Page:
Freddie Mac: Fixed Mortgage Rates Drop To Lowest Level Since June 2013

Fixed mortgage rates this week dipped to the lowest levels since June 2013, according to Freddie Mac's Primary Mortgage Market Survey.

The new lows for the year came as 10-year bond yields briefly dipped below 2%.

For the week ended Oct. 16, the average rate for a 30-year fixed-rate mortgage (FRM) was 3.97%, down from 4.12% the previous week. A year ago at this time, the 30-year FRM averaged 4.28%.

The average rate for a 15-year FRM was 3.18%, down from 3.30% the previous week. A year ago at this time, the 15-year FRM averaged 3.33%.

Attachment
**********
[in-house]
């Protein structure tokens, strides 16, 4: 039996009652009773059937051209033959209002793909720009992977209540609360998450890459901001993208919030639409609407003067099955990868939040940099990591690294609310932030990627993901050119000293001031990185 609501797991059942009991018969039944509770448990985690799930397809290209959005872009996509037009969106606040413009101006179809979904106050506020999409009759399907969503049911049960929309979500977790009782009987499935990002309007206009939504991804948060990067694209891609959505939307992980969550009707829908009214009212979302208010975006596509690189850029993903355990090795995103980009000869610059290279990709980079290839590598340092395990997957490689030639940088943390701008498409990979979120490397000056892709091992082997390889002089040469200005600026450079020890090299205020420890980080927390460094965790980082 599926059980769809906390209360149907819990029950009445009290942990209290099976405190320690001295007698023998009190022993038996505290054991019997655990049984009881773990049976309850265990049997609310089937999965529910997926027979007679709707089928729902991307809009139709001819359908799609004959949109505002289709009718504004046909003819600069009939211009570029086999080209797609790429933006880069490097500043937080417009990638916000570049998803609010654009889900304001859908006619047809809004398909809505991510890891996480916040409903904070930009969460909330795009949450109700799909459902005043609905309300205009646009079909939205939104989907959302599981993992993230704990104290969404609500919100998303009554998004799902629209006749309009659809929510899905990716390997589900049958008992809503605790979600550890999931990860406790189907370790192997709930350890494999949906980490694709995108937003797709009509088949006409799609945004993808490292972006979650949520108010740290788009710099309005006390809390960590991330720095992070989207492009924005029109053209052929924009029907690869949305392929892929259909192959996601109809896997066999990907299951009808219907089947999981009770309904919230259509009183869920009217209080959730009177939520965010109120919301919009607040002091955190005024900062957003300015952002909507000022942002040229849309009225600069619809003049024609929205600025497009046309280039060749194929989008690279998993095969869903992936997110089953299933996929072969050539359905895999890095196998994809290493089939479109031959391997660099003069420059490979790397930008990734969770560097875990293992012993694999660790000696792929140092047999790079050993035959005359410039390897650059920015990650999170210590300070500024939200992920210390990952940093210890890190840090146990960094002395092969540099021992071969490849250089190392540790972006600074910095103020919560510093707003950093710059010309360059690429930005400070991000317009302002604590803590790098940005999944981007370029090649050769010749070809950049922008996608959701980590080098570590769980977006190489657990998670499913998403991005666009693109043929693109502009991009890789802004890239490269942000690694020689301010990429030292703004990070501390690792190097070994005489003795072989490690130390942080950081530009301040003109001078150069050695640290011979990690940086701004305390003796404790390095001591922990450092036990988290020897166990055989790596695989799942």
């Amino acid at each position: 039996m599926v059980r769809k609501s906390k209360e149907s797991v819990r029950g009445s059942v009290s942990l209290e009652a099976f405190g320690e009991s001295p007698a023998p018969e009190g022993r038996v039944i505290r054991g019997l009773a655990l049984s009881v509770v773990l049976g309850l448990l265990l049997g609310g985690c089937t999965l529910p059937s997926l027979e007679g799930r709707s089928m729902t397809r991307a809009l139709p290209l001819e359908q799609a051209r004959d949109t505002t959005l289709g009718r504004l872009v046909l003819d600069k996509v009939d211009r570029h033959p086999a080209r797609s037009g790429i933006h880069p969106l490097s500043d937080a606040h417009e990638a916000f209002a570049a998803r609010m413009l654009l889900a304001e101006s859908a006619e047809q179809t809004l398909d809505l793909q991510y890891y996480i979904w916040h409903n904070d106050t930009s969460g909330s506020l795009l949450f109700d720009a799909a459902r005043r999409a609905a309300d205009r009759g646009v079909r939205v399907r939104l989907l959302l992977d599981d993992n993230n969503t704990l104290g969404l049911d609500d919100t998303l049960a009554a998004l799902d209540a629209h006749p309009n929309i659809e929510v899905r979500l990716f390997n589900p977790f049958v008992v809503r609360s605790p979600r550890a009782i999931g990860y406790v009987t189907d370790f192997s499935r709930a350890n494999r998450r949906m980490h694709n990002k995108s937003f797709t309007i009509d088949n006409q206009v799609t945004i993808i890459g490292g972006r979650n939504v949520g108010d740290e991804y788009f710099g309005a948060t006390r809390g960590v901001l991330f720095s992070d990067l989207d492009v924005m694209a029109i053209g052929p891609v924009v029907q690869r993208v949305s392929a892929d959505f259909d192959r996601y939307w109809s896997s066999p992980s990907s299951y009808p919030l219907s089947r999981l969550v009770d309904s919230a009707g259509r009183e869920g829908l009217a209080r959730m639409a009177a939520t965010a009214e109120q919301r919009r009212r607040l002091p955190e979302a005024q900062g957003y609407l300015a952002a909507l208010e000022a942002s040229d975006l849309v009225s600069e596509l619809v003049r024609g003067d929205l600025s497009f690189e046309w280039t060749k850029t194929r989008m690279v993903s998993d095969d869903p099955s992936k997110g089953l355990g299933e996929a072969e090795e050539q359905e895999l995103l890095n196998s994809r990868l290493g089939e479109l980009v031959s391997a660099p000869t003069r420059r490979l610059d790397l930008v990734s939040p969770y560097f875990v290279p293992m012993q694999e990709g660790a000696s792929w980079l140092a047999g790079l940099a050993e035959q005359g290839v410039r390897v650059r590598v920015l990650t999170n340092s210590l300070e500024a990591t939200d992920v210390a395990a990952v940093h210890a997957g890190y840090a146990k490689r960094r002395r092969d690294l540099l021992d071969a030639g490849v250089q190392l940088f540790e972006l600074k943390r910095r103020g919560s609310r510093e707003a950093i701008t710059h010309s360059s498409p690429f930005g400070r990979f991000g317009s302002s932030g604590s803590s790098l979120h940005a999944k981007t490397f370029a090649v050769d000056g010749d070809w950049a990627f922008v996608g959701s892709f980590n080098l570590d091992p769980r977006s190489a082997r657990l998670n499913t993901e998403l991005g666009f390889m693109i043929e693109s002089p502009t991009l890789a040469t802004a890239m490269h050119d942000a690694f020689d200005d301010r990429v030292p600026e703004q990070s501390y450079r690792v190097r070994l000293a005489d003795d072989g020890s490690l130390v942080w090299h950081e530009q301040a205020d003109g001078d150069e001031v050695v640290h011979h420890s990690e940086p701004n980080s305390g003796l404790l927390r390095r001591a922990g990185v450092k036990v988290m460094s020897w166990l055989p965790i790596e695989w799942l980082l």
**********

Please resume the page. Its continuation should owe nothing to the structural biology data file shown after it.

The average rate for a five-year Treasury-indexed hybrid adjustable-rate mortgage (ARM) was 2.92%, down from 3.05% the week prior. A year ago, the five-year ARM averaged 3.07%.

The average rate for a one-year Treasury-indexed ARM was 2.38%, down from 2.42%. At this time last year, the one-year ARM averaged 2.63%.

‘Mortgage rates were down sharply following the decline in the 10-year Treasury yield for the second straight week,’ explains Frank Nothaft, vice president and chief economist for Freddie Mac, in a release. ‘Rates are at their lowest levels since June 2013 amidst continued investor skepticism regarding the precarious economic situation in Europe.’


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